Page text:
Defense, defense and more defense: Browns look to free agency, draft to upgrade at DE, linebacker

Baker Mayfield turned a corner in 2020, and now the offense is relatively set for the long term with youth and talent. Charles LeClaire/USA TODAY Sports

BEREA, Ohio – In 2020, the Cleveland Browns delivered their best season since rejoining the NFL more than two decades ago, finishing the regular season 11-5 before winning their first playoff game in 26 years.

With a talented young core headlined by All-Pro defensive end Myles Garrett, relentless running back Nick Chubb and budding quarterback Baker Mayfield, the Browns have the goods to become a perennial Super Bowl contender for seasons to come.

To get there, though, work remains ahead.

Last offseason, the Browns solidified their offense around Mayfield by committing a franchise-record of more than $60 million in guaranteed money to right tackle Jack Conklin, tight end Austin Hooper and backup quarterback Case Keenum. Cleveland then expended the No. 10 overall pick in the draft on left tackle Jedrick Wills Jr.

Those additions coalesced in first-year head coach Kevin Stefanski’s offense, as the Browns finished sixth in the league in offensive efficiency.

This offseason, general manager Andrew Berry will refocus toward fortifying the defense around Garrett.

With several big-money extensions internally looming, the Browns won’t have the same money to utilize as they did last season. But with more than $25 million in cap space available, Berry still possesses the resources to make another splash in free agency. The Browns also own all their own picks, including the No. 26 selection in the first round, plus an extra pick in the third and fourth rounds netted from previous trades.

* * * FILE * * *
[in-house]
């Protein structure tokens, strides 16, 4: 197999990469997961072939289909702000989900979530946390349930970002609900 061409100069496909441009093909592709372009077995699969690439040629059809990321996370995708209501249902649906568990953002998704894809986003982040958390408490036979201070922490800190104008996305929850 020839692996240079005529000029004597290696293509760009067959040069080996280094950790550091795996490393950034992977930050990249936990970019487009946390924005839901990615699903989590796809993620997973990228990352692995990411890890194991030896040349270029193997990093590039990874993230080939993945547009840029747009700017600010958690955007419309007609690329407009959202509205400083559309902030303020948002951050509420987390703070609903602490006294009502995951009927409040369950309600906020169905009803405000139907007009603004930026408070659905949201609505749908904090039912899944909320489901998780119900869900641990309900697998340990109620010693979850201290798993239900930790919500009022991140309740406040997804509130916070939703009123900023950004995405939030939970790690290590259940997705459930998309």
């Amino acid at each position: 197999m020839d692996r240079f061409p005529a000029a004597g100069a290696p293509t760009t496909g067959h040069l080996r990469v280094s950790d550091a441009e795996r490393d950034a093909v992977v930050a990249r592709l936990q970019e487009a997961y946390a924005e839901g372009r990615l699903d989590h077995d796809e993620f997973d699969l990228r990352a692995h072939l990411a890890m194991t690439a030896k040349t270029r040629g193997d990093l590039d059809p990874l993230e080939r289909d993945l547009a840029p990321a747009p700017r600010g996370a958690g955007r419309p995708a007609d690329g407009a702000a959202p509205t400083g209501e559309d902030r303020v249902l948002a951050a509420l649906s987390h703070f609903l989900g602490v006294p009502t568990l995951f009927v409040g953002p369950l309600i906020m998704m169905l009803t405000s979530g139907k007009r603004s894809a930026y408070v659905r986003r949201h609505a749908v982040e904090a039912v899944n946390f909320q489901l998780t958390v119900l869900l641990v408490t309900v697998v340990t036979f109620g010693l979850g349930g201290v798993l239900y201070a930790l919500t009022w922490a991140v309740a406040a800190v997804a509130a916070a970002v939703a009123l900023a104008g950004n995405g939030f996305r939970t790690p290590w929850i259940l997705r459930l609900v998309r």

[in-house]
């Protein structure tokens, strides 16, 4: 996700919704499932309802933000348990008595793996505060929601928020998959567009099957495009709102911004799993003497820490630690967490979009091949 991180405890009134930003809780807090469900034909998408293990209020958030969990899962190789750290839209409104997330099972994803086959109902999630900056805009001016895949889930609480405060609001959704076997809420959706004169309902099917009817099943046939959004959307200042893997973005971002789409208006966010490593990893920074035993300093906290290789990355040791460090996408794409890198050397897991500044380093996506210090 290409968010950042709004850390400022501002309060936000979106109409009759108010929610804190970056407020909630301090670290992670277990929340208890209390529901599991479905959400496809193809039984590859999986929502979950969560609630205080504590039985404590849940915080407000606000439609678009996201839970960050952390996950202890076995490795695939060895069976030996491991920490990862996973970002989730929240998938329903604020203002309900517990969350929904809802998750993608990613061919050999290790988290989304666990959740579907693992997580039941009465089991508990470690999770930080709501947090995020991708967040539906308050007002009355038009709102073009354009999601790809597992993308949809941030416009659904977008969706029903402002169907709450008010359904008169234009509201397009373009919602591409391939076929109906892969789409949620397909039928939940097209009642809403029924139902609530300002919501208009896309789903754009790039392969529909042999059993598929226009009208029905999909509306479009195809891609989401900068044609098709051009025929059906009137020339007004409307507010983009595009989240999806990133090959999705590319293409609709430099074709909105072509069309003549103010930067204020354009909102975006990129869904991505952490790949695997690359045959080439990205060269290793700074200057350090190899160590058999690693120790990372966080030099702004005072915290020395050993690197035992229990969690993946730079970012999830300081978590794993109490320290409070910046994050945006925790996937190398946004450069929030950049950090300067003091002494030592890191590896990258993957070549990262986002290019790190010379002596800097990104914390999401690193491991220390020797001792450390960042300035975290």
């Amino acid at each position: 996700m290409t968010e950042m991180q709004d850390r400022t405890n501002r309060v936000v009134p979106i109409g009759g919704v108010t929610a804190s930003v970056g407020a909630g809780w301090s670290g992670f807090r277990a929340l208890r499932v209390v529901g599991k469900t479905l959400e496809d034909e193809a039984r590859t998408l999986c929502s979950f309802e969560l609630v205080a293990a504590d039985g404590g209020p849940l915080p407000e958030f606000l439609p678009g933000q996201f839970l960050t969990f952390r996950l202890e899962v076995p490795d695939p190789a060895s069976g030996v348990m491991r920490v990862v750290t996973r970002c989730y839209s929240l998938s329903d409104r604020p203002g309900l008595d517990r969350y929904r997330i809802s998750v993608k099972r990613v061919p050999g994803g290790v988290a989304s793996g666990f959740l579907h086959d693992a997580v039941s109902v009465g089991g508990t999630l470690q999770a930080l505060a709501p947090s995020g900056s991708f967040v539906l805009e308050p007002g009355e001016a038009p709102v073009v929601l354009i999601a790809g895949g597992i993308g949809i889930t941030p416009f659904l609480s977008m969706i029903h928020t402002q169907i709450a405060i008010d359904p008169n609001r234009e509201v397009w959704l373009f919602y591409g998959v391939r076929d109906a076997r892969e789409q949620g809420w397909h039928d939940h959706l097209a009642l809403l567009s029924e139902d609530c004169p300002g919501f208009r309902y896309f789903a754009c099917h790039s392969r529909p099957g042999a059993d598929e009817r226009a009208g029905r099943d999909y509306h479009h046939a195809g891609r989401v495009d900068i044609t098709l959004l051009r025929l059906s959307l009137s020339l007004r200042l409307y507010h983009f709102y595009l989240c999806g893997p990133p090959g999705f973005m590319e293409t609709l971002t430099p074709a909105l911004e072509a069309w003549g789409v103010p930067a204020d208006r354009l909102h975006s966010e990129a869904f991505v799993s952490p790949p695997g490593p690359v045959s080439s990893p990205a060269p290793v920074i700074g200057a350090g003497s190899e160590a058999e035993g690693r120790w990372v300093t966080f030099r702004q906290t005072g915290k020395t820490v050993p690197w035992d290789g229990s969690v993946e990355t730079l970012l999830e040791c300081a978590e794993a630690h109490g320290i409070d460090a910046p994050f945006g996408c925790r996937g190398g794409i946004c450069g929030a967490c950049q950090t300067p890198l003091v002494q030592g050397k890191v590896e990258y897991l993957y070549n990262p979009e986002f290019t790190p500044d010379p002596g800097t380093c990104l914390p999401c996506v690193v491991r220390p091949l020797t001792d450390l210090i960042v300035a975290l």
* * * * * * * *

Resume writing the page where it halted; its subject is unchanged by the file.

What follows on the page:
With the right transactions and continued internal development, the Browns could soon reach a place they’ve never been before -- the Super Bowl.

Here’s what to watch for from Cleveland as the NFL offseason calendar heats up:

The Browns are attacking this offseason with a primary aim of bolstering all three levels – defensive line, linebacker, secondary -- of a defense that ranked just 19th in efficiency last year. As ESPN and other outlets reported, Cleveland did pursue three-time defensive player of the year J.J. Watt, but was not in the neighborhood with their offer to Watt, who ultimately signed with Arizona on a two-year deal worth $31 million, including $23 million guaranteed.

To be sure, Cleveland liked Watt as a potential replacement for Olivier Vernon, who ruptured his Achilles in the regular-season finale last season and will turn 31 this year. But there are other defensive ends that will be available this week the Browns like just as much. And Cleveland banking it will be able to snag one for a more team-friendly cost.

Last offseason, knowing it had to upgrade the offensive line to give Mayfield a chance to develop, Cleveland pegged Conklin from the beginning. Like with offensive tackle last season, landing a defensive end to complement Garrett from the other side of the pass rush will be a priority -- and the Browns are prepared to pay to get one. But unlike last year, when Conklin was the target, and the Browns had the cap space to outbid the competition, Cleveland is likely to take a more measured approach with the defensive end market, casting a wider net from a rather deep pool of free agent pass rushers while attempting to strike a cost-conscious deal.

Though there might not be a no-brainer defensive end version of Jack Conklin out there, the Browns are certainly intrigued by this robust edge rusher market. Among the names to watch this week include: New Orleans’ Trey Hendrickson, Arizona’s Haason Reddick, Pittsburgh’s Bud Dupree (who sacked Mayfield twice last October before later tearing his ACL), Detroit’s Romeo Okwara, Tennessee’s Jadeveon Clowney (whom the Browns pursued last offseason) and Cincinnati’s Carl Lawson, who, at just 25, is still young enough to fit seamlessly into the Browns’ young core.

Look for Cleveland to be aggressive. But, like they did with Watt, also look for the Browns to refrain from engaging in a bidding war over any particular edge rusher. And should the Browns somehow strike out on an edge rusher, they could fall back on reallocating money toward bringing in an impact player at linebacker or in the defensive backfield.